Dino-Birds - The Small, Feathered Dinosaurs

The Evolution of Feathered Dinosaurs, from Archaeopteryx to Xiaotingia

haplocheirus
The late Jurassic Haplocheirus was equipped with primitive feathers (Nobu Tamura).

Part of the reason so many ordinary people doubt the evolutionary link between feathered dinosaurs and birds is because when they think of the word "dinosaur," they picture enormous beasts like Brachiosaurus and Tyrannosaurus Rex, and when they think of the word "bird," they picture harmless, rodent-sized pigeons and hummingbirds, or perhaps the occasional eagle or penguin. (See a gallery of feathered dinosaur pictures and profiles and an article explaining why birds aren't dinosaur-sized.)

Closer to the Jurassic and Cretaceous periods, though, the visual referents are a lot different. For decades, paleontologists have been digging up small, birdlike theropods (the same family of two-legged, meat-eating dinosaurs that includes tyrannosaurs and raptors) bearing unmistakable evidence of feathers, wishbones, and other bits of avian anatomy. Unlike larger dinosaurs, these smaller theropods tend to be unusually well-preserved, and many such fossils have been discovered completely intact (which is more than can be said for the average sauropod).

Types of Feathered Dinosaurs

So many dinosaurs of the later Mesozoic Era sported feathers that it's virtually impossible to pin down the exact definition of a true "dino-bird." These include:

Raptors. Despite what you saw in Jurassic Park, Velociraptor was almost certainly covered with feathers, as was the dinosaur it was modeled on, Deinonychus.

At this point, the discovery of a provably non-feathered raptor would be major news!

Ornithomimids. "Bird mimic" dinosaurs like Ornithomimus and Struthiomimus probably looked like giant ostriches, complete with feathers--if not all over their bodies, at least on certain regions.

Therizinosaurs. All of the dozen or so genera of this small family of bizarre, long-clawed, plant-eating theropods likely had feathers, though this has yet to be conclusively proven.

Troodonts and oviraptorosaurs. Typified by, you guessed it, the North American Troodon and the central Asian Oviraptor, virtually all of the members of this theropod family seem to have been covered with feathers.

Tyrannosaurs. Believe it or not, we have conclusive evidence that least some tyrannosaurs (like the recently discovered Yutyrannus) were feathered--and the same may hold for the juveniles of Tyrannosaurus Rex.

Avialan dinosaurs. Here's where paleontologists classify the feathered dinosaurs that don't fit in the above categories; the most famous avialan is Archaeopteryx.

Further complicating matters, we now have evidence that at least some genera of ornithopods, plant-eating dinosaurs unrelated to modern birds, had primitive feathers as well! (For more on this subject, see Why Did Dinosaurs Have Feathers?)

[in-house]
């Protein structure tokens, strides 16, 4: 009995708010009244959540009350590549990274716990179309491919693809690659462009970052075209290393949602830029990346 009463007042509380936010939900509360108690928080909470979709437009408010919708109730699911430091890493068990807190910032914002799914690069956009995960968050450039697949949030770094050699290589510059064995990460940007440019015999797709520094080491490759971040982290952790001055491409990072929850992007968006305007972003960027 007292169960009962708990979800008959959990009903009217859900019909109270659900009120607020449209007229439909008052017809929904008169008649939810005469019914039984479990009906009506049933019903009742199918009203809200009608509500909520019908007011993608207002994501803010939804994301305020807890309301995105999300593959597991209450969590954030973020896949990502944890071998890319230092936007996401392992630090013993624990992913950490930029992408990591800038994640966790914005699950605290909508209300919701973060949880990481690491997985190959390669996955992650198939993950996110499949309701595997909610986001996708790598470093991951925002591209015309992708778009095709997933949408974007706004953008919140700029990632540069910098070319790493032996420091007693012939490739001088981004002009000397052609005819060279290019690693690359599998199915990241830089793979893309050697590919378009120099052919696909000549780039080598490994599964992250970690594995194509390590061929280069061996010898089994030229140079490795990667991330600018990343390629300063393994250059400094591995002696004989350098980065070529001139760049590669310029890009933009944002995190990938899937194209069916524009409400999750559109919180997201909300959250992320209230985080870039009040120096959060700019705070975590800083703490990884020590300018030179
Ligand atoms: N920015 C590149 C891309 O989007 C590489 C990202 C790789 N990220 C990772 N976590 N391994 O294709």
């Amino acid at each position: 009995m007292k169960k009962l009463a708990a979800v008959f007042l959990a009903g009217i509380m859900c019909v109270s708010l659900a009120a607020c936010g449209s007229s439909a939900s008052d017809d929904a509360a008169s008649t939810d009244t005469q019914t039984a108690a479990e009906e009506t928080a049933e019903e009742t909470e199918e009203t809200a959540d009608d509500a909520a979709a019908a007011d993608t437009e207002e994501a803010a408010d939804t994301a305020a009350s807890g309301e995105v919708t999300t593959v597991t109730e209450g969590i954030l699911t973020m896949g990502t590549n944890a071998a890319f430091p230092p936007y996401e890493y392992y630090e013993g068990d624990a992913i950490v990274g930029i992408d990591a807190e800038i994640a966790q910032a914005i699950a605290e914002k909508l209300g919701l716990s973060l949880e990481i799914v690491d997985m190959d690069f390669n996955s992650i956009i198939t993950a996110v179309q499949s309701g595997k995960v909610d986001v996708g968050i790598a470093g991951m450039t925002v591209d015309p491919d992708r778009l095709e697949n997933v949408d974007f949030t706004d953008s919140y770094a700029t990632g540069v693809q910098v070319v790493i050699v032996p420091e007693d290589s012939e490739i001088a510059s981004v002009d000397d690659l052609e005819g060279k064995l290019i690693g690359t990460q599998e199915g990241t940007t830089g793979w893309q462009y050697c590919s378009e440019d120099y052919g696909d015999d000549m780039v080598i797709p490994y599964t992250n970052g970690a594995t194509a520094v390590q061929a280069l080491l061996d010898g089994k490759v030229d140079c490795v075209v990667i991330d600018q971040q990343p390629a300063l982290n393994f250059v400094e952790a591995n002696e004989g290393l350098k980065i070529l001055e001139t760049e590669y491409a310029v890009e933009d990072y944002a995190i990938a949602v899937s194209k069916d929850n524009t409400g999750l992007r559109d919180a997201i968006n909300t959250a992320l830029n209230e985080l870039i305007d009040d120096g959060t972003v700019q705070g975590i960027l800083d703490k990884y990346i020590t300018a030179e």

Which Feathered Dinosaurs Evolved Into Birds?

What do all of these genera tell us about the evolution of prehistoric birds from dinosaurs? Well, for starters, it's impossible to pin down a single "missing link" between these two types of animals. For a while, scientists believed the 150-million-year-old Archaeopteryx was the indisputable transitional form, but it's still not clear if this was a true bird (as some experts claim) or a very small, and not very aerodynamic, theropod dinosaur.

(In fact, a new study claims that the feathers of Archaeopteryx weren't strong enough to sustain extended bursts of flight.) For more, see Was Archaeopteryx a Bird or a Dinosaur?

The problem is, the subsequent discovery of other small, feathered dinosaurs that lived around the same time as Archaeopteryx--such as Epidendrosaurus, Pedopenna and Xiaotingia--has muddied the picture considerably, and there's no ruling out the possibility that future paleontologists will unearth dino-birds dating to as far back as the Triassic period. In addition, it's far from clear that all of these feathered theropods were closely related: evolution has a way of repeating its jokes, and feathers (and wishbones) may well have evolved multiple times. (For more on this subject, see How Did Feathered Dinosaurs Learn to Fly?

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The Feathered Dinosaurs of Liaoning

Every now and then, a treasure trove of fossils forever changes the public's perception of dinosaurs. Such was the case in the early 1990's, when researchers uncovered the rich deposits in Liaoning, a northeastern province of China. All of the fossils discovered here--including exceptionally well-preserved feathered theropods, accounting for over a dozen separate genera--date from about 130 million years ago, making Liaoning a spectacular window into the early Cretaceous period. (You can recognize a Liaoning dino-bird from its name; witness the "sino," meaning "Chinese," in Sinornithosaurus, Sinosauropteryx and Sinovenator.)

Since Liaoning's fossil deposits represent a mere snapshot in the 165-million-year-old rule of the dinosaurs, their discovery raises the possibility that more dinosaurs were feathered than scientists have ever dreamed--and that the evolution of dinosaurs into birds was not a one-time, non-repeatable, linear process. In fact, it's very possible that dinosaurs evolved into what we would recognize as "birds" numerous times over the course of the Mesozoic Era--with only one branch surviving into the modern age and producing those pigeons, sparrows, penguins and eagles we all know and love.